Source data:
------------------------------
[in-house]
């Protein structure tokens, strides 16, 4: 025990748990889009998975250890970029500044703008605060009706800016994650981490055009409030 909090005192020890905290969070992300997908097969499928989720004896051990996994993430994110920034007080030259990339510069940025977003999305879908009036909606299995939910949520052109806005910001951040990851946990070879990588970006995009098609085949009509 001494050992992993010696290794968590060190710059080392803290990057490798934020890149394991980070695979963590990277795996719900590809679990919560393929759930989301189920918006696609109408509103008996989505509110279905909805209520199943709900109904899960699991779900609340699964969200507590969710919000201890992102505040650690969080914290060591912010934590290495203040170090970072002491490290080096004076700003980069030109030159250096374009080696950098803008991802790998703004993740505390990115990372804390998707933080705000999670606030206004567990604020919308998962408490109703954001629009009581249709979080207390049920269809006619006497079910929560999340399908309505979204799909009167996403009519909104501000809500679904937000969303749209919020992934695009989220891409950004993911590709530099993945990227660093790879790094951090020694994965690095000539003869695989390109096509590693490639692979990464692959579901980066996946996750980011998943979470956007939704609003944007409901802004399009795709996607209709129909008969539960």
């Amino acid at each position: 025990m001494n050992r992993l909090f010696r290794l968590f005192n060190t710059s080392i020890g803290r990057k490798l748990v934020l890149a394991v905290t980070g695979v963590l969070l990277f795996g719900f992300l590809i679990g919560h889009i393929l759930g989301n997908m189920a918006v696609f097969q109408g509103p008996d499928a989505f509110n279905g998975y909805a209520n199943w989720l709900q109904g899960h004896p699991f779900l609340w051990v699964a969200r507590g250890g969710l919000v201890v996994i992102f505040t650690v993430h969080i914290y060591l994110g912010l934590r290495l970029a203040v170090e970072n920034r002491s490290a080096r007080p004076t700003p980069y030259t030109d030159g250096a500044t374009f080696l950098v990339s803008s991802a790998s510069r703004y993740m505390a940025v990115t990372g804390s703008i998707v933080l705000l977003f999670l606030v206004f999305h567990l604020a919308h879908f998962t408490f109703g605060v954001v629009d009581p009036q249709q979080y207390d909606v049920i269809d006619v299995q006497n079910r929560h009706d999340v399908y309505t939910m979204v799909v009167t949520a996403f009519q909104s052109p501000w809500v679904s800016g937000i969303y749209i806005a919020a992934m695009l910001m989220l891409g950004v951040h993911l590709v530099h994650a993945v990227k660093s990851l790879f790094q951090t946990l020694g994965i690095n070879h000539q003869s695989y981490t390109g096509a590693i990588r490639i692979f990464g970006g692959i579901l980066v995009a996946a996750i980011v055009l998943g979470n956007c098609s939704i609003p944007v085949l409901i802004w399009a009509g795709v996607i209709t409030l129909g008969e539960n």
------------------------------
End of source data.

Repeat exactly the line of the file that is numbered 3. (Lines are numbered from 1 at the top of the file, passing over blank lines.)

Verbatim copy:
């Amino acid at each position: 025990m001494n050992r992993l909090f010696r290794l968590f005192n060190t710059s080392i020890g803290r990057k490798l748990v934020l890149a394991v905290t980070g695979v963590l969070l990277f795996g719900f992300l590809i679990g919560h889009i393929l759930g989301n997908m189920a918006v696609f097969q109408g509103p008996d499928a989505f509110n279905g998975y909805a209520n199943w989720l709900q109904g899960h004896p699991f779900l609340w051990v699964a969200r507590g250890g969710l919000v201890v996994i992102f505040t650690v993430h969080i914290y060591l994110g912010l934590r290495l970029a203040v170090e970072n920034r002491s490290a080096r007080p004076t700003p980069y030259t030109d030159g250096a500044t374009f080696l950098v990339s803008s991802a790998s510069r703004y993740m505390a940025v990115t990372g804390s703008i998707v933080l705000l977003f999670l606030v206004f999305h567990l604020a919308h879908f998962t408490f109703g605060v954001v629009d009581p009036q249709q979080y207390d909606v049920i269809d006619v299995q006497n079910r929560h009706d999340v399908y309505t939910m979204v799909v009167t949520a996403f009519q909104s052109p501000w809500v679904s800016g937000i969303y749209i806005a919020a992934m695009l910001m989220l891409g950004v951040h993911l590709v530099h994650a993945v990227k660093s990851l790879f790094q951090t946990l020694g994965i690095n070879h000539q003869s695989y981490t390109g096509a590693i990588r490639i692979f990464g970006g692959i579901l980066v995009a996946a996750i980011v055009l998943g979470n956007c098609s939704i609003p944007v085949l409901i802004w399009a009509g795709v996607i209709t409030l129909g008969e539960n």